Rush Limbaugh Attacks Obama's Trade Agenda

NOVI, MI - MAY 3: Radio talk show host and conservative commentator Rush Limbaugh speaks at 'An Evenining With Rush Limbaugh'
NOVI, MI - MAY 3: Radio talk show host and conservative commentator Rush Limbaugh speaks at 'An Evenining With Rush Limbaugh' event May 3, 2007 in Novi, Michigan. The event was sponsored by WJR radio station as part of their 85th birthday celebration festivities. (Photo by Bill Pugliano/Getty Images)

Conservative talk radio icon Rush Limbaugh slammed President Barack Obama's Trans-Pacific Partnership trade deal on Friday, telling listeners, "The odds are the United States is gonna take it in the shorts."

Limbaugh argued Republicans shouldn't do Obama any favors by helping him pass a secretive trade agenda that his own party does not support.

"Republicans are providing the necessary push to get it passed, which kind of bothers me," Limbaugh said. "Since it's an Obama deal, the odds are it isn't good. Since it's an Obama deal, the odds are the United States is gonna take it in the shorts, as we have on so much of the Obama agenda, both domestic and foreign policy."

A host of tea party groups have opposed Obama's trade agenda for months. But Limbaugh's entrance into the debate significantly disrupts Republican leaders' hopes of securing a deal with Obama by overriding objections from House Democrats, given the radio host's substantial influence over conservatives.

A significant bloc of tea party Republicans has rejected granting Obama so-called fast track authority to streamline the approval of a major trade pact the administration is negotiating with 11 other nations. Fast track would strip Congress of the ability to filibuster or amend whatever deal Obama eventually reaches.

Although the Senate passed a fast track bill late Friday evening, tea party Republicans and Democratic skeptics currently outnumber the legislation's GOP supporters in the House.

"It makes no sense for Republicans to bail Obama out on this," Limbaugh continued. "It literally doesn't."

"Why in the world, when Obama's trade deal is flittering away by the wayside because his own party doesn't want it -- a trade deal that should not be authorized because nobody has seen it -- do all of a sudden Republicans come along to bail it out and essentially make it possible?" he asked.

The U.S. Chamber of Commerce and Republican leaders say the TPP will boost economic growth. Tea party conservatives claim it will undermine U.S. sovereignty, while liberal critics argue it will exacerbate income inequality and empower foreign corporations to attack important U.S. regulations.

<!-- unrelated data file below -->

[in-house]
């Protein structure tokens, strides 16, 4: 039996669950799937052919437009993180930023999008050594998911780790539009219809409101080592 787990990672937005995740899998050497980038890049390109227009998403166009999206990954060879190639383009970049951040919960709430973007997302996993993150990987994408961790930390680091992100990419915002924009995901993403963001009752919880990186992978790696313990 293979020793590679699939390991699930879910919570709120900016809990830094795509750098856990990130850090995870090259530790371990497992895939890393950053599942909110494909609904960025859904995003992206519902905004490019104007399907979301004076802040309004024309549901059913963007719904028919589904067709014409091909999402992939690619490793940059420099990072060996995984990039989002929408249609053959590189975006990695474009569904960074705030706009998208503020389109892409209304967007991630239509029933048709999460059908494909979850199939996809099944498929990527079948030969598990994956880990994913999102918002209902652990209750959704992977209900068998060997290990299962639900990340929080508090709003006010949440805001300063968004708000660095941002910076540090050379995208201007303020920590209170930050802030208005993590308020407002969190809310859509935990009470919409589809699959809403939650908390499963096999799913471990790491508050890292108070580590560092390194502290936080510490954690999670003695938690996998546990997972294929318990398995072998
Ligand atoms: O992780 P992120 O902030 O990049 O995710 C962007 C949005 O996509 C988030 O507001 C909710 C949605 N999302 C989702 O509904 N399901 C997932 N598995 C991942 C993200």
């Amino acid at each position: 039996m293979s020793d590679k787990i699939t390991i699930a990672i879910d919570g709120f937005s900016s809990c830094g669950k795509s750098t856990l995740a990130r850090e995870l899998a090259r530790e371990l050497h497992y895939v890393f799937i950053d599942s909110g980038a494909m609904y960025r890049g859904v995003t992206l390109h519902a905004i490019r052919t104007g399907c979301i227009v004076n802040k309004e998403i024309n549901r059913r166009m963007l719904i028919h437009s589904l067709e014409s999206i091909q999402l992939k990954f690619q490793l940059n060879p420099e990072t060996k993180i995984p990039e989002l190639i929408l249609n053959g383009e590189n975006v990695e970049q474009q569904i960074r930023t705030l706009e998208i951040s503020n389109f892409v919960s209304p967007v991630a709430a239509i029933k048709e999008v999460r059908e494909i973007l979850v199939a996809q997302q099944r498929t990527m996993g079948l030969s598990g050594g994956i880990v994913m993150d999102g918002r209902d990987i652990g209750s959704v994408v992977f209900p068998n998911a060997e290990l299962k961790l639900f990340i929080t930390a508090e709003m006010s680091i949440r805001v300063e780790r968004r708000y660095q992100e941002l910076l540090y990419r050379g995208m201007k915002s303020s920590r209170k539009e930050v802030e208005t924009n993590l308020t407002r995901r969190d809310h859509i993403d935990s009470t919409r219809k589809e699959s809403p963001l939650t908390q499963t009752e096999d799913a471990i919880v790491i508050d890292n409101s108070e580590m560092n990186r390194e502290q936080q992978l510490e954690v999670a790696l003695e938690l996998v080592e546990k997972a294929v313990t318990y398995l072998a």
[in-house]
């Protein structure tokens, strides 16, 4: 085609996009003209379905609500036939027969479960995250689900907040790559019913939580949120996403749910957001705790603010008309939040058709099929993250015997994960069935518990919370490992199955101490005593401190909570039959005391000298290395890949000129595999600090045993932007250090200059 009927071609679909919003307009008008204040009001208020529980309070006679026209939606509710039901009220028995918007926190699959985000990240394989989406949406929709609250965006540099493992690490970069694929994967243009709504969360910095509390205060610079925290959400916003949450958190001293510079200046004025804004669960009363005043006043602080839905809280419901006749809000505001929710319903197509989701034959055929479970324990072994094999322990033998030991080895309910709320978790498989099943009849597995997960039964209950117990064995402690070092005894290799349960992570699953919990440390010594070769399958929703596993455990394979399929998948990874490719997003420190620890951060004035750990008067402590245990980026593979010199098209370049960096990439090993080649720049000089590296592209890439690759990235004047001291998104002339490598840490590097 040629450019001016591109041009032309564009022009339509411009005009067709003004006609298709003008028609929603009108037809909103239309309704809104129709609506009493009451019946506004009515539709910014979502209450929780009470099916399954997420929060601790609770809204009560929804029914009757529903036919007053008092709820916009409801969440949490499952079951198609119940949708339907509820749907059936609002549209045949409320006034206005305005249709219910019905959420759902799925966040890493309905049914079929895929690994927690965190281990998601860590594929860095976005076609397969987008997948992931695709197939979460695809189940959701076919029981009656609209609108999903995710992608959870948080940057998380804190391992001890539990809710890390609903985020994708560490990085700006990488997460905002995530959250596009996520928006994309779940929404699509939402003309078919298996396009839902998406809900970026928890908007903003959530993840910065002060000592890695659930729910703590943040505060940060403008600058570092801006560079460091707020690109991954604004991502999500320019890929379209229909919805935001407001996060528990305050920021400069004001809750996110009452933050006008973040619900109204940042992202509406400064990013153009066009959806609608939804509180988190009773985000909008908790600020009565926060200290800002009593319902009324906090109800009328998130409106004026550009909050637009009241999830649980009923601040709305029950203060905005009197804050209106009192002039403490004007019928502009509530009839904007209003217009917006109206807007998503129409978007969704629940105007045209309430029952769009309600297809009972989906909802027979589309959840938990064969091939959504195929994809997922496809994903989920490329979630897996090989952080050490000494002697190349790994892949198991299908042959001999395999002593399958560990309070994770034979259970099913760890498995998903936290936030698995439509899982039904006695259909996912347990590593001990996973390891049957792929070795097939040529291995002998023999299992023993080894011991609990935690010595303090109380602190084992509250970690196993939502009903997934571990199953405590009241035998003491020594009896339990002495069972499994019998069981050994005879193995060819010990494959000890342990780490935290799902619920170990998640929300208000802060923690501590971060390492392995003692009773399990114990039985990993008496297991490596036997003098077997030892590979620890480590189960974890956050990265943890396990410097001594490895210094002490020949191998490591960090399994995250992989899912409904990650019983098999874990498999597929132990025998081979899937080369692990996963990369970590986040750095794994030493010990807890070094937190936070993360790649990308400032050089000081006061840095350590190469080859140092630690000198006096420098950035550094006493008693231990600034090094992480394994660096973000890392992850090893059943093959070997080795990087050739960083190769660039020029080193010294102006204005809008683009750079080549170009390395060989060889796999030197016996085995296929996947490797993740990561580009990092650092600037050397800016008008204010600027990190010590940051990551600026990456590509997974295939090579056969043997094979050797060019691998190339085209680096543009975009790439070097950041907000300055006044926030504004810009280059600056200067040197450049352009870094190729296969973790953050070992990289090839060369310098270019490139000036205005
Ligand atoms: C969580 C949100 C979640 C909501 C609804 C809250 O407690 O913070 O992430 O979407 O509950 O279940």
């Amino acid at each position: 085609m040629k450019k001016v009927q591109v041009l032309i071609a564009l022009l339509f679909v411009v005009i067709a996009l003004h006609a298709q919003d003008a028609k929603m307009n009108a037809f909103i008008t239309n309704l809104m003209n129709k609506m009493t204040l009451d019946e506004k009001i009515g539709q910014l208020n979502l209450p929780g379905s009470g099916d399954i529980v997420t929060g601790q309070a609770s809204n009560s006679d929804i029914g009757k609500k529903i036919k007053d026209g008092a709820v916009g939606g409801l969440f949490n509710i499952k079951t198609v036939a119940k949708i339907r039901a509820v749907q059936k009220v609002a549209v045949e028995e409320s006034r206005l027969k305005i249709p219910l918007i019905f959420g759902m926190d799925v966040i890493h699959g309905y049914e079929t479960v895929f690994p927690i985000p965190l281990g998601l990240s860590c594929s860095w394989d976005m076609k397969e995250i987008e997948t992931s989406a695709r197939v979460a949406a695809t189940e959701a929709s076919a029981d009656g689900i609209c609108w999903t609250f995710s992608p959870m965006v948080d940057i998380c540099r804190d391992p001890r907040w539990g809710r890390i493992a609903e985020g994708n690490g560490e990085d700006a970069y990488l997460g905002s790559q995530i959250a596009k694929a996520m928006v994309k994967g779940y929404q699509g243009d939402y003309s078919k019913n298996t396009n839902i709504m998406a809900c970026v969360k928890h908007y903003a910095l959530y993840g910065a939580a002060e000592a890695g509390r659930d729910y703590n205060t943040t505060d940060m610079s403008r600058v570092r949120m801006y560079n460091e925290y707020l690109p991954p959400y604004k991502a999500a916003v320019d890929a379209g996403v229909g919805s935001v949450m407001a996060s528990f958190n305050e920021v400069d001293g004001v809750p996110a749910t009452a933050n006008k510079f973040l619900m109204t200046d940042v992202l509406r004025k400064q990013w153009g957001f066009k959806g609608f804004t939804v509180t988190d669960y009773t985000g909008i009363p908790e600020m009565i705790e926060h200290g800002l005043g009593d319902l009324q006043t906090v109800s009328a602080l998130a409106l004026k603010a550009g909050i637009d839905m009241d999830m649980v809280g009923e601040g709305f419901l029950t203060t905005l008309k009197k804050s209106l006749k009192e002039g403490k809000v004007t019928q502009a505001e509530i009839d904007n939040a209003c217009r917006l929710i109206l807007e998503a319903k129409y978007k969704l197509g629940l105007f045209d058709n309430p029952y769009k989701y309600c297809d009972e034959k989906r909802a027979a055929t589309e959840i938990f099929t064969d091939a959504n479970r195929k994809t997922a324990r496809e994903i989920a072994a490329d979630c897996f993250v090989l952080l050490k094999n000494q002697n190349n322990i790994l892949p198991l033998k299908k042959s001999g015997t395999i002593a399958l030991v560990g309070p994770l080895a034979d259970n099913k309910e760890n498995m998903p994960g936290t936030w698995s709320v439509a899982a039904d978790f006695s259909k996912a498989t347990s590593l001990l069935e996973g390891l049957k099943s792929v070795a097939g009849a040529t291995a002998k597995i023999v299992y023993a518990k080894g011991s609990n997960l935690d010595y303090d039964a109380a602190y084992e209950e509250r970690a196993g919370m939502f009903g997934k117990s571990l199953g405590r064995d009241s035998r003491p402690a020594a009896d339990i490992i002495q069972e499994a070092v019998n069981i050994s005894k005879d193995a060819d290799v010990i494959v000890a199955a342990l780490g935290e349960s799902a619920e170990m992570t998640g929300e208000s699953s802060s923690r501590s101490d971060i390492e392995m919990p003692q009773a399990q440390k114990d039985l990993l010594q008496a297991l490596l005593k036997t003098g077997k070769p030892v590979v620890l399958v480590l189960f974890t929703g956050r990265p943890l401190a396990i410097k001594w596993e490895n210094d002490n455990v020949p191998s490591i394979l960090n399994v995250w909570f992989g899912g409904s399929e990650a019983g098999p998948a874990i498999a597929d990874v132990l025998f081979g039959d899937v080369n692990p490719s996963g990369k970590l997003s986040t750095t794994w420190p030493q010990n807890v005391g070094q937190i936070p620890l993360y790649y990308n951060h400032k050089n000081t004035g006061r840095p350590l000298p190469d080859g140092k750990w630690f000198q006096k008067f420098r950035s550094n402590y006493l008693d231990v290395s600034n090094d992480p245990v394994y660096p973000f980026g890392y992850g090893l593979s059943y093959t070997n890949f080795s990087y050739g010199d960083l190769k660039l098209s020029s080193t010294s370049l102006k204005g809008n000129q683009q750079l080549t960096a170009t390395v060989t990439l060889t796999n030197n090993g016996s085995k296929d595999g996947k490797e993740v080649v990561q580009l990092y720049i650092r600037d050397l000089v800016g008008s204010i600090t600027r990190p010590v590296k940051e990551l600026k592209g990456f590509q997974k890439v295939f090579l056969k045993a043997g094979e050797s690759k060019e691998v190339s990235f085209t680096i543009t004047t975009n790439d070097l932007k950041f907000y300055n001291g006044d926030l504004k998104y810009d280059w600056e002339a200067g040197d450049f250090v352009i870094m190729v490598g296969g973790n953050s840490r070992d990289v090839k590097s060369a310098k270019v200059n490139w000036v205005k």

Limbaugh emphasized the extreme secrecy the administration has adopted in pursuing the president's trade agenda -- a critique typically launched by liberal opponents. Obama treats draft TPP texts as classified information, making it a crime for any lawmakers who have viewed the deal to share its details with constituents.

"They would not allow any of this deal to be made public. Members of Congress, House and Senate, had to go to a private room to read it," Limbaugh said. "They couldn't leave with their notes. They weren't allowed to tell anybody what they read. Jeff Sessions had a massive op-ed piece and floor speech in the Senate about this. It's a disaster, just on that basis alone. It's not how things happen in this country."

The conservative radio host differentiated himself from liberal critics of Obama's trade agenda by attacking Sen. Elizabeth Warren (D-Mass.), one of the most popular figures in progressive politics and an opponent of TPP. Limbaugh seemed to cite a bizarre hit piece in Politico that suggested Warren's opposition to Obama on trade was hypocritical. The Politico piece doesn't make sense. Warren's primary critique of Obama's trade agenda is that it will allow foreign corporations to sue the government to undermine U.S. laws and regulations. Politico noted that Warren was paid as an expert defending the U.S. government from a trade lawsuit launched by foreign corporations in 2000. The two positions are perfectly consistent.

Limbaugh further differentiated himself from liberal critics by highlighting those concerns.

"There's another reason the left, the Democrats, don't like it," Limbaugh said. "They think that the Obama trade deal empowers evil corporations to sue things like the United Nations over EPA regulations and so [on]. They really hate it for that reason. "



Rush Limbaugh